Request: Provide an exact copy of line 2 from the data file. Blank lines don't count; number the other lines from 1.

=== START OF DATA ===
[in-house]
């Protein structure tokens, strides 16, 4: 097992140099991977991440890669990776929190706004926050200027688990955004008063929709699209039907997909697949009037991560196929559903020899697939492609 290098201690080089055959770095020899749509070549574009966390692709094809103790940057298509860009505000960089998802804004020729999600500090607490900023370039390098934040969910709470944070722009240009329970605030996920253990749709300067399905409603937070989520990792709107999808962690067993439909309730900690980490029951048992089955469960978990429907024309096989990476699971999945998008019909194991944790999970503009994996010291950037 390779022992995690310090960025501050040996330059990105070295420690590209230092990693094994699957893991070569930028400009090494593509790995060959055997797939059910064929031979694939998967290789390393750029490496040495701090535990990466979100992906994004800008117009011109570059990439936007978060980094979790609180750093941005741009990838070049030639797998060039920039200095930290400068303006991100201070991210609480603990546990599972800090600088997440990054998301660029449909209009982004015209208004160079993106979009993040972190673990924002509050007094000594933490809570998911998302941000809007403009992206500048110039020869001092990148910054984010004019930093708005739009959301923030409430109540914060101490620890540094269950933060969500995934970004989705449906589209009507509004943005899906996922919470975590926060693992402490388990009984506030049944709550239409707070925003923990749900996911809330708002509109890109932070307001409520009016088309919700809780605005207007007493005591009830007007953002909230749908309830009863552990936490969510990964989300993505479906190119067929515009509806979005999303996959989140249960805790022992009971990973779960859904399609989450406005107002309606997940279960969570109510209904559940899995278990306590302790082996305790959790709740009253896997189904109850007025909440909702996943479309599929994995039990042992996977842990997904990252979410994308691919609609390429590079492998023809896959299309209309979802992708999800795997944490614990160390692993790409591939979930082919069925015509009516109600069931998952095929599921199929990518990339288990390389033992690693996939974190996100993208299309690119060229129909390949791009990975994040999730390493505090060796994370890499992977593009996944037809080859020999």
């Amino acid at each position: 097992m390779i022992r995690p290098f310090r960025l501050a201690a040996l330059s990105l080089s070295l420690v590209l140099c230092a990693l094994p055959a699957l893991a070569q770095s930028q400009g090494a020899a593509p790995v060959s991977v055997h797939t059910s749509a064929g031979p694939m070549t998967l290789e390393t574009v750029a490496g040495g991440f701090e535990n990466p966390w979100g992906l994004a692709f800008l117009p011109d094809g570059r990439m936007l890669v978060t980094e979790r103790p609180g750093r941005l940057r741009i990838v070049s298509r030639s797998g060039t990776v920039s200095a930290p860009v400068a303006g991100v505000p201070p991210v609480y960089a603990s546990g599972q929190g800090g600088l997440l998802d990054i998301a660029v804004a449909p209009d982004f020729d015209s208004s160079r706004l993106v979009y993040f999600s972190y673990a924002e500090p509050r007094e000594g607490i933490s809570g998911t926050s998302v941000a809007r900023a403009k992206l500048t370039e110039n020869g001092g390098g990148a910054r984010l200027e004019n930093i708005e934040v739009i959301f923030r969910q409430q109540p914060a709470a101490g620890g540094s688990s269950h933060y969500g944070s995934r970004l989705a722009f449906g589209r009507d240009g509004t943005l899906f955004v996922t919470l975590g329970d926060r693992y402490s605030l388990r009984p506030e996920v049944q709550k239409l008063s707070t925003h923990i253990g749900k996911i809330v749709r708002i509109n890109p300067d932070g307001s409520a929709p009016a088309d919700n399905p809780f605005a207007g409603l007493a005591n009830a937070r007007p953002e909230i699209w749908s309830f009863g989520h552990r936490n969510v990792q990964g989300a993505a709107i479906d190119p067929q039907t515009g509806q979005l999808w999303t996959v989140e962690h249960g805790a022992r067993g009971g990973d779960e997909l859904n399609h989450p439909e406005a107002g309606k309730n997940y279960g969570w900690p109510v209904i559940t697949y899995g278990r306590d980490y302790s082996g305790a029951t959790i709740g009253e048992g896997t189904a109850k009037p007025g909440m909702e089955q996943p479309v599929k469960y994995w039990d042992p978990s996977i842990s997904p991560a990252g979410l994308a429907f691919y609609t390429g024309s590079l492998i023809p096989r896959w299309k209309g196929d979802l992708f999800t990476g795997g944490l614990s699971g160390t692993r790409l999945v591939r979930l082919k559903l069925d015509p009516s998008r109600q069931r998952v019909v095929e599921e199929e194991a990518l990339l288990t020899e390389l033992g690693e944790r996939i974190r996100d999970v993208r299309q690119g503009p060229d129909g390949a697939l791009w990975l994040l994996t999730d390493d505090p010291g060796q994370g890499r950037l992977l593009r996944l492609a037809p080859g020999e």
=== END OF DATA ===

């Protein structure tokens, strides 16, 4: 097992140099991977991440890669990776929190706004926050200027688990955004008063929709699209039907997909697949009037991560196929559903020899697939492609 290098201690080089055959770095020899749509070549574009966390692709094809103790940057298509860009505000960089998802804004020729999600500090607490900023370039390098934040969910709470944070722009240009329970605030996920253990749709300067399905409603937070989520990792709107999808962690067993439909309730900690980490029951048992089955469960978990429907024309096989990476699971999945998008019909194991944790999970503009994996010291950037 390779022992995690310090960025501050040996330059990105070295420690590209230092990693094994699957893991070569930028400009090494593509790995060959055997797939059910064929031979694939998967290789390393750029490496040495701090535990990466979100992906994004800008117009011109570059990439936007978060980094979790609180750093941005741009990838070049030639797998060039920039200095930290400068303006991100201070991210609480603990546990599972800090600088997440990054998301660029449909209009982004015209208004160079993106979009993040972190673990924002509050007094000594933490809570998911998302941000809007403009992206500048110039020869001092990148910054984010004019930093708005739009959301923030409430109540914060101490620890540094269950933060969500995934970004989705449906589209009507509004943005899906996922919470975590926060693992402490388990009984506030049944709550239409707070925003923990749900996911809330708002509109890109932070307001409520009016088309919700809780605005207007007493005591009830007007953002909230749908309830009863552990936490969510990964989300993505479906190119067929515009509806979005999303996959989140249960805790022992009971990973779960859904399609989450406005107002309606997940279960969570109510209904559940899995278990306590302790082996305790959790709740009253896997189904109850007025909440909702996943479309599929994995039990042992996977842990997904990252979410994308691919609609390429590079492998023809896959299309209309979802992708999800795997944490614990160390692993790409591939979930082919069925015509009516109600069931998952095929599921199929990518990339288990390389033992690693996939974190996100993208299309690119060229129909390949791009990975994040999730390493505090060796994370890499992977593009996944037809080859020999």